Posted: Sep 5, 2013 9:15am ET
In July, I wrote about the growing number of legislative proposals that have been put forward in Congress to battle patent assertion entities, more commonly referred to as “patent trolls.” So-called patent trolls get their names by operating much like a troll from folklore. They produce nothing, buy up broad patents, and then hide and wait until the time is right to strike unsuspecting businesses with threats of highly damaging and expensive litigation. Trolls from folklore often meet their end in sunlight. For patent trolls, legislative and regulatory sunlight appears to be the only appropriate remedy. As we await expected major anti-patent troll legislation from Chairman Goodlatte and Chairman Leahy of the House and Senate Judiciary Committees respectively, momentum has begun to build against patent trolling in other areas.
On August 30th, the Government Accountability Office (GAO) released a report on patent infringement litigation. This report found that between 2010 and 2011, the number of patent infringement lawsuits increased by roughly 33 percent. GAO further found that between 2007 and 2011, the number of defendants in patent litigation increased by 129 percent. The GAO determined that up to twenty percent of those suits were brought by patent trolls. This percentage, however, likely did not capture the true magnitude of the problem, as it is important to note that companies often settle with trolls well before a trial or even the filing of a complaint. Most importantly, this report notes that much of the problem in this arena is sparked by the grant of overly broad patents, especially for business method patents relating to software. A number of the pending legislative proposals would help to remedy this problem. This report will certainly provide momentum to efforts already underway.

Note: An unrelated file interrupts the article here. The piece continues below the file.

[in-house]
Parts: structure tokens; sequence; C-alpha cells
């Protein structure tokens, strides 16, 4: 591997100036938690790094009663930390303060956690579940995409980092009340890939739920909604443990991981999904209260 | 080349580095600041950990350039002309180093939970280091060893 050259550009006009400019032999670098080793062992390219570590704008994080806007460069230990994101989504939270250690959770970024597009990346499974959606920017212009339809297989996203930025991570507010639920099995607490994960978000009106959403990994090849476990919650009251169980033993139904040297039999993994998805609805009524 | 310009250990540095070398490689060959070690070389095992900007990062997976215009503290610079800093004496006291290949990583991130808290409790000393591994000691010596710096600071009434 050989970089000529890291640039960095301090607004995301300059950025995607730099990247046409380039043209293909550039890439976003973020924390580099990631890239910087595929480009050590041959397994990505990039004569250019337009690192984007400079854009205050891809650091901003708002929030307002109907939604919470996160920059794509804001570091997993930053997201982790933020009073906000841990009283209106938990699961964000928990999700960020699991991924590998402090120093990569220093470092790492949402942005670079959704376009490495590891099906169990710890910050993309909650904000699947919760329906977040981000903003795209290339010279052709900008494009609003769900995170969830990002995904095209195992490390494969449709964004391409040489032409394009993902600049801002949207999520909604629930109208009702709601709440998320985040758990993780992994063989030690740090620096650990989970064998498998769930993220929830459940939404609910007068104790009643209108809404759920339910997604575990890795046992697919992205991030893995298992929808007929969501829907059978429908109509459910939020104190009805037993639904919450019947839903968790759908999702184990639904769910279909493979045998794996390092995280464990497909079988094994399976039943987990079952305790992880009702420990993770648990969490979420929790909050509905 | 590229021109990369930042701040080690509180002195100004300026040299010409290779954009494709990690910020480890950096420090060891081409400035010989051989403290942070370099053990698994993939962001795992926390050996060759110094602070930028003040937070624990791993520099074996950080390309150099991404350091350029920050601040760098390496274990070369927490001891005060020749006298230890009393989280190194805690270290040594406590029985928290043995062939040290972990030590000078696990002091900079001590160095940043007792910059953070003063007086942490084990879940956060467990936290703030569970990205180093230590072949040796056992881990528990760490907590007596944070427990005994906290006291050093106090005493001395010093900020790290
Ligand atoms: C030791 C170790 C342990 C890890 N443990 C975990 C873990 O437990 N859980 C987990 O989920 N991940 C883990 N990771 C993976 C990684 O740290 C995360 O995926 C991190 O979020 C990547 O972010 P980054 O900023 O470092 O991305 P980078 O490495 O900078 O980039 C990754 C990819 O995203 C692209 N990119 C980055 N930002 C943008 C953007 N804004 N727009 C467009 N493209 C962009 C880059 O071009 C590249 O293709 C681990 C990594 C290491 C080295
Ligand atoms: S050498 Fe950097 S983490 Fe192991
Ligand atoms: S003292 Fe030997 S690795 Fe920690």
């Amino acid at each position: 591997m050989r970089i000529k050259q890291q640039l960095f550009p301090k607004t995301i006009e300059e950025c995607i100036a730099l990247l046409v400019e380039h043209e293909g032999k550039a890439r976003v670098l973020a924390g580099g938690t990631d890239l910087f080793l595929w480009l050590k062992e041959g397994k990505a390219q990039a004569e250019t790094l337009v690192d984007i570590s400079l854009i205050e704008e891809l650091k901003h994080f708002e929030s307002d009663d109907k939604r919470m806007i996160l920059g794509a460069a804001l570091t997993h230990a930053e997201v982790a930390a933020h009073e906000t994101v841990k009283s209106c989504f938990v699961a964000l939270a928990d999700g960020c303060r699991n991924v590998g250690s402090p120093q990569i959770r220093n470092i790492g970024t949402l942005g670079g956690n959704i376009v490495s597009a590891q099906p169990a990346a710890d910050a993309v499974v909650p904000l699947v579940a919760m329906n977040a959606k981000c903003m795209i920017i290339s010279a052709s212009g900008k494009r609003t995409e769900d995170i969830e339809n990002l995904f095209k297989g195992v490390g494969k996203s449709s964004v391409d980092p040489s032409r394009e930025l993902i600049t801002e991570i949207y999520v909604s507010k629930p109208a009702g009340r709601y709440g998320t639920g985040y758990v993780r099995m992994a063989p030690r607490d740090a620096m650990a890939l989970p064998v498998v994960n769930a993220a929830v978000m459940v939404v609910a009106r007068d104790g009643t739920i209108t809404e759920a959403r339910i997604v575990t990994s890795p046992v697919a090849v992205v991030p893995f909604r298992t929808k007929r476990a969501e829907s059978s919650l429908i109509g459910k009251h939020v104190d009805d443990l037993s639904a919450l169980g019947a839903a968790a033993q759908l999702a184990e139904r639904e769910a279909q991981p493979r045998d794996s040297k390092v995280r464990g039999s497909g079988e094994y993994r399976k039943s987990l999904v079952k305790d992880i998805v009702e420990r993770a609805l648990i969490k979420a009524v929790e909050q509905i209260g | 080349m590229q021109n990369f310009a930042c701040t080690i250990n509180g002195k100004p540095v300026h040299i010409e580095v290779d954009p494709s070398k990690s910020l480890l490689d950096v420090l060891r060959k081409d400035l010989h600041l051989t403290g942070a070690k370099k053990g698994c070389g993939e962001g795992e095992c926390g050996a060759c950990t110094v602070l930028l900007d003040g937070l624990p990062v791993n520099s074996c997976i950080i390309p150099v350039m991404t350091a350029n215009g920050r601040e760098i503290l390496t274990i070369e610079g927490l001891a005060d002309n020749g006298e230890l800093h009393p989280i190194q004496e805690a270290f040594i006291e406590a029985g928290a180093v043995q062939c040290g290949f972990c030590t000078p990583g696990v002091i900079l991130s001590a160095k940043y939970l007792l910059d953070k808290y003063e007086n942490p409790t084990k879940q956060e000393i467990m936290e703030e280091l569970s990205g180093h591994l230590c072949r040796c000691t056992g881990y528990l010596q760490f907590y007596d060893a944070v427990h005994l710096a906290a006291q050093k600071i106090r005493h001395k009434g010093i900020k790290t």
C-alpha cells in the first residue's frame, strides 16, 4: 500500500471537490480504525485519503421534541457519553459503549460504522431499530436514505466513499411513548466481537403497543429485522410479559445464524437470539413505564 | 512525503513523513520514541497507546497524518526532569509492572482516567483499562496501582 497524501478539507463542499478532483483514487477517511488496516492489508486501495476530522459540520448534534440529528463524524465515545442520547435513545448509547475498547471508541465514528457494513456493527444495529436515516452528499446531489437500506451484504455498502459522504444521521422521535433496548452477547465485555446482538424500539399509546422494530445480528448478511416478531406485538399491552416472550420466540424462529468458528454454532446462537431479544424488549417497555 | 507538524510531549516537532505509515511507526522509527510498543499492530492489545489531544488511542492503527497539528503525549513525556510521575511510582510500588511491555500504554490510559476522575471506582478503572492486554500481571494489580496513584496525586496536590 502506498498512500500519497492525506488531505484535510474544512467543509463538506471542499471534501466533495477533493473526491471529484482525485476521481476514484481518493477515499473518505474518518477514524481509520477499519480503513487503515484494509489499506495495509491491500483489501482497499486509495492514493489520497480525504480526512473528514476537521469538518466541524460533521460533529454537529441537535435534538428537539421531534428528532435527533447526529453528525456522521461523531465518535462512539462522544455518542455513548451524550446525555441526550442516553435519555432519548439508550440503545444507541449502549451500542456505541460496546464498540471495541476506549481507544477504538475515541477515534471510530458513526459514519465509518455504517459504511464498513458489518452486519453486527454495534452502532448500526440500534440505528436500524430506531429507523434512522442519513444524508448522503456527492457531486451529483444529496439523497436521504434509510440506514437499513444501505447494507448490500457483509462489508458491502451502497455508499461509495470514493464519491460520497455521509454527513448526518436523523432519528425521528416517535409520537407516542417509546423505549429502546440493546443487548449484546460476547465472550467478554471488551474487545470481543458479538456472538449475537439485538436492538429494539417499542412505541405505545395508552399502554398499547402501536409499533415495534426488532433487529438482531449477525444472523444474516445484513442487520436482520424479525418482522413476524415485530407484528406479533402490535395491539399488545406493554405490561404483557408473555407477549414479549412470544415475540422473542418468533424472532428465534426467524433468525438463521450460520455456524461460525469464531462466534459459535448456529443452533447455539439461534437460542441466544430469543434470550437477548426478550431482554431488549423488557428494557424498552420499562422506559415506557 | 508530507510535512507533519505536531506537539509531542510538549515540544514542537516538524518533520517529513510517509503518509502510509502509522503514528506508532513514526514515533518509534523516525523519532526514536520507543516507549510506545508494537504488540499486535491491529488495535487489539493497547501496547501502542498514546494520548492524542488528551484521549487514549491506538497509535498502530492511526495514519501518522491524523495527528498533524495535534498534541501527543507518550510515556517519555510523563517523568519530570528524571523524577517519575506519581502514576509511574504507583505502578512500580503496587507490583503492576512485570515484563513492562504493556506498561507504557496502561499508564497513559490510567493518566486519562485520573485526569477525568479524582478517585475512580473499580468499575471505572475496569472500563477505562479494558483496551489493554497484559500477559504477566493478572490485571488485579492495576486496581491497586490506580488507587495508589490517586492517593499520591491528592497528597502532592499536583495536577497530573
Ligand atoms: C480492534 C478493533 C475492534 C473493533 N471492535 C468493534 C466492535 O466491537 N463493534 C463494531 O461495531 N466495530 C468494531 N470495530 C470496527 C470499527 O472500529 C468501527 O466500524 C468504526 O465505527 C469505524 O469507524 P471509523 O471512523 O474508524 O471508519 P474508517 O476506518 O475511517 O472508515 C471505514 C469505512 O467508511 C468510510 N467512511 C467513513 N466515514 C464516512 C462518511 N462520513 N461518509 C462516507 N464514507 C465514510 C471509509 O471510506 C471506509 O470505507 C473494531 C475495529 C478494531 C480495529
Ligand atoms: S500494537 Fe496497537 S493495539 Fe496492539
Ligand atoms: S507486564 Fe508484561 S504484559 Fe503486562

State Attorneys General also have begun to indicate a willingness to step in to stop patent trolls. On August 20th, Minnesota Attorney General Lori Swanson announced a settlement with a patent troll known to some as the “scanner troll.” This entity claimed to own a patent on scanning office documents to e-mail and targeted a number of businesses with demand letters threatening litigation if it was not paid $1,000 or more for each employee using the technology. Some of these letters even contained a draft complaint in an effort to increase the threat. Under the terms of the settlement, the company may not send further demand letters without the prior permission of the Attorney General’s office and may not grant its patent rights to any other entity unwilling to comply with these terms. Vermont Attorney General Bill Sorrell also filed a lawsuit against this same patent troll in May alleging unfair business practices under Vermont’s Consumer Protect Act.
The FTC has also indicated its willingness to step into the game. Chairwoman Edith Ramirez has stated that she believes the FTC should use its Section 6(b) investigative subpoena authority to determine whether or not patent trolls may be committing unfair business practices.
The abuse of the patent system by so-called trolls is harmful to innovation and economic growth. The American Intellectual Property Law Association found that patent litigation can cost as much as $650,000 for smaller claims, and as much as $5 million for larger claims. When costs of settlement to avoid litigation were factored in, the White House Report stated that as much as $29 billion was paid by companies to patent trolls in 2011. While recent actions by Attorneys General indicate a growing willingness to fight back against abusive practices, the GAO Report demonstrates that broader reform is needed to help provide the sunlight necessary to put a stop to the “trolling industry.” ANA is continuing to work hard as a part of several coalitions to ensure that such reform happens as soon as possible.